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Completely out of curiosity, how would someone like Nietzsche, let's use him as an example, argue against Aquinas's metaphysical argument for classical theism. I can't seem to find any references in his works, so I thought it would be an interesting thought experiment to think about how Nietzsche would argue against someone like Thomas Aquinas. I'm excited to see your answers.

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    It promotes the idea that someone who pays more is above the rules?
    – John Am
    Commented Feb 17, 2017 at 18:50
  • Folks seem to be upvoting the question, so it can't be as bad as it seems. But I agree, defensively putting a bounty on a question you know is weak to protect it from closure is inappropriate.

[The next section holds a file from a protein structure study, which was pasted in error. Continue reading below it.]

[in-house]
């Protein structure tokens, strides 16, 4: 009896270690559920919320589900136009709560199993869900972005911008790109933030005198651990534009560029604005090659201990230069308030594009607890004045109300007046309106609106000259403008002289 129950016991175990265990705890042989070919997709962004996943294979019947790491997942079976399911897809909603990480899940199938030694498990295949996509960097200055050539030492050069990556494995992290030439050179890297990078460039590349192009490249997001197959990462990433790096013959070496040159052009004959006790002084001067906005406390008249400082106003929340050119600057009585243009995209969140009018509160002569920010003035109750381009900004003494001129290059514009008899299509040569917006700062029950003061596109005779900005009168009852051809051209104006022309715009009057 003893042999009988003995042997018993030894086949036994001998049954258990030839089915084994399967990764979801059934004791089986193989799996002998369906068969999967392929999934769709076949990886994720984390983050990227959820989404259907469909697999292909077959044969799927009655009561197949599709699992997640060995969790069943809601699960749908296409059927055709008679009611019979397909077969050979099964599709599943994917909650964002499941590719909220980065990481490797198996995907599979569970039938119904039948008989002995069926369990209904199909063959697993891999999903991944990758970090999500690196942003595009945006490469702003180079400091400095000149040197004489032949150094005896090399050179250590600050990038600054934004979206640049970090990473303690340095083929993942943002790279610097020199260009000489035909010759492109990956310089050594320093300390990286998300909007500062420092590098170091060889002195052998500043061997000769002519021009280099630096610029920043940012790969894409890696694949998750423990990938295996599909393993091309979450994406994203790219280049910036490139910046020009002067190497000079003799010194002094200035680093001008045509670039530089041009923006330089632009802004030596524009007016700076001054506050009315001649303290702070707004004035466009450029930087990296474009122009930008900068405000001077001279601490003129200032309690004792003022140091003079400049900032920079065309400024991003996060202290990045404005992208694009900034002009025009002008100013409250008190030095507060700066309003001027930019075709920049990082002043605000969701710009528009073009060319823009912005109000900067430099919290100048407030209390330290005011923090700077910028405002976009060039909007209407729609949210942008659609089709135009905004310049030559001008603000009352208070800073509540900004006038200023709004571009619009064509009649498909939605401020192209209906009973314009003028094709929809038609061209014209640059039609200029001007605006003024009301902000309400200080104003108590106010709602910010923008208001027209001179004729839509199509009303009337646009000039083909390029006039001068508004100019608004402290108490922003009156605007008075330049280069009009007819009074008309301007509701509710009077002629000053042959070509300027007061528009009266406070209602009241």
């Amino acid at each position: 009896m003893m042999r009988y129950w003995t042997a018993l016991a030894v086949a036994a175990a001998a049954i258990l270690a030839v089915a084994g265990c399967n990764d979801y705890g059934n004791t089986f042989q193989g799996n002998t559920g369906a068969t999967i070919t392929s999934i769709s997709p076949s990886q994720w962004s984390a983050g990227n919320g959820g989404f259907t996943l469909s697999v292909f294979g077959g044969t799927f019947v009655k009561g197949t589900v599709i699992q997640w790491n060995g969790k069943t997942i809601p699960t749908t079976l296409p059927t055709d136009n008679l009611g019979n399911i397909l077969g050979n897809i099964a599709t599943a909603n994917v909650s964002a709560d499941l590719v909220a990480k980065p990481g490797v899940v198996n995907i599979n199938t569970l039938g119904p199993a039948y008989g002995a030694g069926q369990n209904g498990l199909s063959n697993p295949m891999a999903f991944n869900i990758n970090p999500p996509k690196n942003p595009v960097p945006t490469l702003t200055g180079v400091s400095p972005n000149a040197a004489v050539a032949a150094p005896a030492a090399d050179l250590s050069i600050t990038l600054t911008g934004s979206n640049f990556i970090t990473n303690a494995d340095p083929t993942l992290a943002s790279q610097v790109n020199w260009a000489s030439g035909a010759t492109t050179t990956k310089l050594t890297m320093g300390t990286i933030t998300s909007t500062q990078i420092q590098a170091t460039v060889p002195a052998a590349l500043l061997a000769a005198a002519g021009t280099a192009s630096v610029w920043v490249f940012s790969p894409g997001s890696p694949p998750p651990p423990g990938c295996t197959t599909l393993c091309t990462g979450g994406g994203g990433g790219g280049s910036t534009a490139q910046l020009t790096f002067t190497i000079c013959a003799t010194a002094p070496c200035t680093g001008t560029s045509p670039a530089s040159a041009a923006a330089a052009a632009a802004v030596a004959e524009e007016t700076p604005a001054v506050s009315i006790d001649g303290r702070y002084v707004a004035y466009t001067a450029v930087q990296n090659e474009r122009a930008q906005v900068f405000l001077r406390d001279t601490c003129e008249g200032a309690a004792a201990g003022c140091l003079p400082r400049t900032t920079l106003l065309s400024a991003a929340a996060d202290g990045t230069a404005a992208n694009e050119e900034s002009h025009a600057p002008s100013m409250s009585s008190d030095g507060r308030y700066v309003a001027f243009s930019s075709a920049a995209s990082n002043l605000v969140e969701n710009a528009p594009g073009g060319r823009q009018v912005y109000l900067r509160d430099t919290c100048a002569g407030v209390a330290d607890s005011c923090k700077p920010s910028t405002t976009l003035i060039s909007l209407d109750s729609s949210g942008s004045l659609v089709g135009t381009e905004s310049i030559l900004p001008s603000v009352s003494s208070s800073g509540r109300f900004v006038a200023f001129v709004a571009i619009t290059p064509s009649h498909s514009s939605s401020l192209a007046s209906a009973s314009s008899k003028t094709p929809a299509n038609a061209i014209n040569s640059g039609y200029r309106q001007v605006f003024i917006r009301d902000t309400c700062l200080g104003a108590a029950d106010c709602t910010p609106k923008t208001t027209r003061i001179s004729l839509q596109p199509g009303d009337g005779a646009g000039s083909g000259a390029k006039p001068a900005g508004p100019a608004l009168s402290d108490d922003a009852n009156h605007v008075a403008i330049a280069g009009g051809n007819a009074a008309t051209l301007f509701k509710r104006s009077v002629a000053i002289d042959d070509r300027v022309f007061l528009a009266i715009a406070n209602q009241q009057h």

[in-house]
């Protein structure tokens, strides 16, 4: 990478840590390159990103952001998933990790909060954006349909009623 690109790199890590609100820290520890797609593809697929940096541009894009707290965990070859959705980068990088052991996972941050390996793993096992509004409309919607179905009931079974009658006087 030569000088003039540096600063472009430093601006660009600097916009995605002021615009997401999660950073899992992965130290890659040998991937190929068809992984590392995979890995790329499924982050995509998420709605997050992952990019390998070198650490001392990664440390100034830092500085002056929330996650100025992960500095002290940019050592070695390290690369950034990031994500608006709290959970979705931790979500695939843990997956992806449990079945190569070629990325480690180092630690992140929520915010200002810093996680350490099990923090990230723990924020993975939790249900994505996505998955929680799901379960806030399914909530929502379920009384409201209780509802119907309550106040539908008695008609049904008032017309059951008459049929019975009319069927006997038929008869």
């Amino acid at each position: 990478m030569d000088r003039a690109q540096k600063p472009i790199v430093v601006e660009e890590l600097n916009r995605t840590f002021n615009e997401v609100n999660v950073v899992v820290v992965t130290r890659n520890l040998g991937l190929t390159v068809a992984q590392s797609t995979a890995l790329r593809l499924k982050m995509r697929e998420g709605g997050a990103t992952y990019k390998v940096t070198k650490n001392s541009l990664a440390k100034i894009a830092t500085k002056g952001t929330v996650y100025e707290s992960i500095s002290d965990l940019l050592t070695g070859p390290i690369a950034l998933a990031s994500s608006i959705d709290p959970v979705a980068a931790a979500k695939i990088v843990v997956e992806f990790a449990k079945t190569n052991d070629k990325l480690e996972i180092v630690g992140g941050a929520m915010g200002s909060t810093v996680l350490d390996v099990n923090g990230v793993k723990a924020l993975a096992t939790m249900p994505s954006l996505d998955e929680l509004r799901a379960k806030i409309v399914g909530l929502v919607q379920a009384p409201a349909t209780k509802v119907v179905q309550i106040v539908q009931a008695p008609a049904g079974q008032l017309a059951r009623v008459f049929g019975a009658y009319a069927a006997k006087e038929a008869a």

– user9166
    Commented Feb 20, 2017 at 22:38
  • Nietzsche's argument against classical theism is "Look around. How much damage has been done by this concept, versus how much good? It was a beautiful idea -- several of them even. We get the point, but it didn't work." What more needs to be said?
    – user9166
    Commented Feb 20, 2017 at 22:41
  • I'd say Nietzsche saw power as deeper & more fundamental than rational thought, which is only given meaning by serving our will-to-power. It's subversive, & intentionally confrontational - he just stated that the power of the Christian ideas is already gone; God is dead. Sociologist of religion Durkheim got at the same matter I think less hyperbolically: religion as social glue, instead of as sets of truths. See philosophy.stackexchange.com/questions/91010/… Nietzsche sidestepped, basically.
    – CriglCragl
    Commented Oct 10, 2022 at 22:26

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